Rexford “Rex” Elson Brandt was born in San Diego, California on September 12, 1914.

While still attending junior high school, Brandt began studying art at the Chouinard Art Institute in Los Angeles. He received his bachelor's degree from the University of California, Berkeley where he studied under modernist John Charles Haley (1905-1991), and did graduate work at Stanford University.

Rex Brandt worked primarily in watercolor and occasionally in oil. He was a member of the National Academy of Design, California Art Club (joined in 1954), American Watercolor Society, Philadelphia Water Color Club, and California Water Color Society where he served as president in 1948.

Brandt and his wife, artist-sculptor Joan Irving (1916-1995), lived in Corona del Mar and named their home, “Blue Sky.” Together, they taught hundreds of students over the years, conducting workshops in California and in the Northwest’s San Juan Islands. The Brandts were also guest instructors at the University of Southern California, the University of Vermont, the Chouinard Institute, and taught classes in Spain, Italy, France and Mexico.

In 1937, Brandt and artist Lawson Cooper organized “The California Group,” a traveling watercolor exhibition that developed interest in the California style of watercolor. in 1939 Brandt was selected as one of the premier California watercolorists to exhibit in the New York World's Fair, American Art Today Exhibition. In the 1940s, 1950s, and 1960s Brandt refined his skills and developed a unique style of painting that would bring him international recognition. After World War II, he and artist Phil Dike (1906-1990) formed the Brandt-Dike Summer School of Painting in Corona del Mar, which during the 1950s era became one of the most successful watercolor schools in California.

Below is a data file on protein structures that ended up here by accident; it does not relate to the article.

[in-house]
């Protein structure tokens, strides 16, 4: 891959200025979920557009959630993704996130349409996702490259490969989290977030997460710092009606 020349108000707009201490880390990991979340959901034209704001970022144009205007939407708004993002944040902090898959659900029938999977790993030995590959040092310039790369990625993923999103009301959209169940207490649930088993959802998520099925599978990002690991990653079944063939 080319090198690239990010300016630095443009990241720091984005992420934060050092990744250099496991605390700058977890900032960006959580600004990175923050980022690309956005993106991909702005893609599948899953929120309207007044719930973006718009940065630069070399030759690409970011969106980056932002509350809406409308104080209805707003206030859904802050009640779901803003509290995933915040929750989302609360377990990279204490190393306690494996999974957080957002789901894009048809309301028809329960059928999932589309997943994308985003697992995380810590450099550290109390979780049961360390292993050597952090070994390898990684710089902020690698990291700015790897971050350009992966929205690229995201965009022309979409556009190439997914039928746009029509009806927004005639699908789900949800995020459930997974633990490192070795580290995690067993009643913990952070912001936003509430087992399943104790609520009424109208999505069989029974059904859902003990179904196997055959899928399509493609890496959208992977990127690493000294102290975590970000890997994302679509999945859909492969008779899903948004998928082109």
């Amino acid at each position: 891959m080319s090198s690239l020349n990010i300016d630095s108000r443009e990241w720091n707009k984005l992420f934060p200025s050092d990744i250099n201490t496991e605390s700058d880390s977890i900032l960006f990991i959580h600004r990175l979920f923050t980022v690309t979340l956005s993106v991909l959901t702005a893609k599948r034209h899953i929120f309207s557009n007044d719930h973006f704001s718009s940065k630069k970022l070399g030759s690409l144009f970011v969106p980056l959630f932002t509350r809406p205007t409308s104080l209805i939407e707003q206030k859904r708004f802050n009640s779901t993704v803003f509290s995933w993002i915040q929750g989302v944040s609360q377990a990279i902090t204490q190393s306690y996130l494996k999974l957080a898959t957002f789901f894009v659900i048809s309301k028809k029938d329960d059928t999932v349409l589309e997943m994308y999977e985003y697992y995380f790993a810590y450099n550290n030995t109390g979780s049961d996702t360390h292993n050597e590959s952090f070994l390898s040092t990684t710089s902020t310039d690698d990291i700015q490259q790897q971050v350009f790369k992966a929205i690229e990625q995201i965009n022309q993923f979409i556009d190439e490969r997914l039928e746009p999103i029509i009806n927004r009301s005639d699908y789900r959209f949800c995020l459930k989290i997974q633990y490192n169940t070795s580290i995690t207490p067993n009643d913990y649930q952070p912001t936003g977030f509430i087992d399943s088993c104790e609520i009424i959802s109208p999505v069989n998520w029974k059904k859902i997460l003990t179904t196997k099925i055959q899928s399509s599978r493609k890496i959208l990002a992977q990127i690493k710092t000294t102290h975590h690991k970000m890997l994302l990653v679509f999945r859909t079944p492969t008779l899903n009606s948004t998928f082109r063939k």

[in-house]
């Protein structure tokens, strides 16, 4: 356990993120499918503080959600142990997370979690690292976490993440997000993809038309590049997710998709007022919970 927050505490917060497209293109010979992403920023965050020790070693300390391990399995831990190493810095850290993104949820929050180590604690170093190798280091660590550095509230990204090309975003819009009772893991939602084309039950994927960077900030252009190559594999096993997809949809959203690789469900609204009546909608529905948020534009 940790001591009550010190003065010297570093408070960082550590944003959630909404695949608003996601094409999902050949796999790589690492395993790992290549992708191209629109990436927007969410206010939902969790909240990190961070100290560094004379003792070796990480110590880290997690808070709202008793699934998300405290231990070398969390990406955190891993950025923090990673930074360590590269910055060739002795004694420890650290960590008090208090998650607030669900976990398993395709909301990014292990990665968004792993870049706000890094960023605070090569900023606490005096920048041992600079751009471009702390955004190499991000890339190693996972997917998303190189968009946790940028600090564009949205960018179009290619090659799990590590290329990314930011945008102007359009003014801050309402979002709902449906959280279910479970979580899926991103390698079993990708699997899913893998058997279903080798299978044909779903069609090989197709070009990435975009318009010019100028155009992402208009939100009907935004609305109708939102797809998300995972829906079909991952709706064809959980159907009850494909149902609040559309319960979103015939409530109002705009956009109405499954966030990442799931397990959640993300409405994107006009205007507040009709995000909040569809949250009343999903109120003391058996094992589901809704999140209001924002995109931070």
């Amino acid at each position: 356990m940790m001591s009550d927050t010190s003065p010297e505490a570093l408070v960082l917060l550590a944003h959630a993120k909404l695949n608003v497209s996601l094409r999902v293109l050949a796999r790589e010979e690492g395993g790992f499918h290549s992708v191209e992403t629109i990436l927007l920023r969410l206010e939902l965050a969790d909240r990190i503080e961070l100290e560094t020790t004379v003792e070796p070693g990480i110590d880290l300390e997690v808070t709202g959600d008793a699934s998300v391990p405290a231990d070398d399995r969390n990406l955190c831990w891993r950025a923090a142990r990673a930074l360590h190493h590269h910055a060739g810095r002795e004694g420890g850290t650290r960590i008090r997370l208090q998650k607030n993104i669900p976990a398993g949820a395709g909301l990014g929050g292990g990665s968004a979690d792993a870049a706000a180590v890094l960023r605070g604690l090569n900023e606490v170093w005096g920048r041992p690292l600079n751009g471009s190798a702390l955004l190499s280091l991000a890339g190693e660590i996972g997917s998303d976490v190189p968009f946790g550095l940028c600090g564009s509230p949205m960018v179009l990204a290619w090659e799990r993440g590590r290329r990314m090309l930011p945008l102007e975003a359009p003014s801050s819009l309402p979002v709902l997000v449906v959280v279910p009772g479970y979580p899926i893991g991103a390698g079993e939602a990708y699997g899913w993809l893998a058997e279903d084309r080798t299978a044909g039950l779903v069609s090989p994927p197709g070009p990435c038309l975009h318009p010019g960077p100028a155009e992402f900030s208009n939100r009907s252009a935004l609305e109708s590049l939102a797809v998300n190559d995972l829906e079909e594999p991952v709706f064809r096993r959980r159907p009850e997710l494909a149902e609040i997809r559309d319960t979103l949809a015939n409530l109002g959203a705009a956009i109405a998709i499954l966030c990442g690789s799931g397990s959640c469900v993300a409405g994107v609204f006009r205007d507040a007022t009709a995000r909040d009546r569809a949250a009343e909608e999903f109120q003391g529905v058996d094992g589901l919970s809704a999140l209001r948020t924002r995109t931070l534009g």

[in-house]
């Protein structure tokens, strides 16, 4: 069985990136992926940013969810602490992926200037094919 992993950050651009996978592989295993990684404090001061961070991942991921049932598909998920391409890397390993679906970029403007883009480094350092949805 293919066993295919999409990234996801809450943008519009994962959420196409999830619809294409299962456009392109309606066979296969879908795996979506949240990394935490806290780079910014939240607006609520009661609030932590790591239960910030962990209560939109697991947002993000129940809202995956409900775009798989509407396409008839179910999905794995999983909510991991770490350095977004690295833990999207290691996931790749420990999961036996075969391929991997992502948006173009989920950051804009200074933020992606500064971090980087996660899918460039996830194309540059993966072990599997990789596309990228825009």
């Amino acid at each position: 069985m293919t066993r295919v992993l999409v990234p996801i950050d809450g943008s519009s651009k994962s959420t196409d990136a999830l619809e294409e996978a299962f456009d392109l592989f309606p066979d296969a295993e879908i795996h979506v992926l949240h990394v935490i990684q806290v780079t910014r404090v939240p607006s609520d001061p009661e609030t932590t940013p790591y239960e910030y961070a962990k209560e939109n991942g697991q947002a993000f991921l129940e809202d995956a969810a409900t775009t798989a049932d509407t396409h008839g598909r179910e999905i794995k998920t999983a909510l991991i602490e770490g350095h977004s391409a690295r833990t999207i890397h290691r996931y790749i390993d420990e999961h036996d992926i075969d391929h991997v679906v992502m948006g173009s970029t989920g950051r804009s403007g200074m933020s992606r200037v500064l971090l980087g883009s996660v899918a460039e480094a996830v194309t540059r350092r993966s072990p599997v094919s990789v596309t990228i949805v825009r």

Brandt was a prolific writer and published more than eleven books including, Watercolor Landscape and Watercolor Technique, The Artist's Sketchbook and Its Uses, and The Winning Ways of Watercolor. In the words of Rex Brandt, “It's a good feeling, painting at my easel outdoors. Dry grasses rustle. Smells drift like wisps of smoke. The earth pushes against my shoes. The sun burns the tops of my ears.”

Rex Brandt passed away on March 21, 2000 in Corona del Mar, California. Westways magazine called Brandt “One of the central figures in California Art in the mid-20th century.”

Elaine Adams
American Legacy Fine Arts

Research Sources



Press and Publications

American Legacy Fine Arts presents Rex Brandt in American Art Review, 2014

Rex Brandt Featured in American Art Review Magazine, October 2014

Rex Brandt gained national renown for his watercolor paintings during the period from the mid 1930s to the 1990s. A a dedicated teacher of the watercolor medium, he conducted painting …

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American Legacy Fine Arts presents Rex Brandt in the Los Angeles Times, October 30, 2014.

Rex Brandt Honored in Newport Beach, Los Angeles Times October 30, 2014

When Gordon McClelland got his introduction to Rex Brandt, The Newport Beach painter’s work came with a ringing endorsement. “My mother was a watercolor artist, and when I was about …

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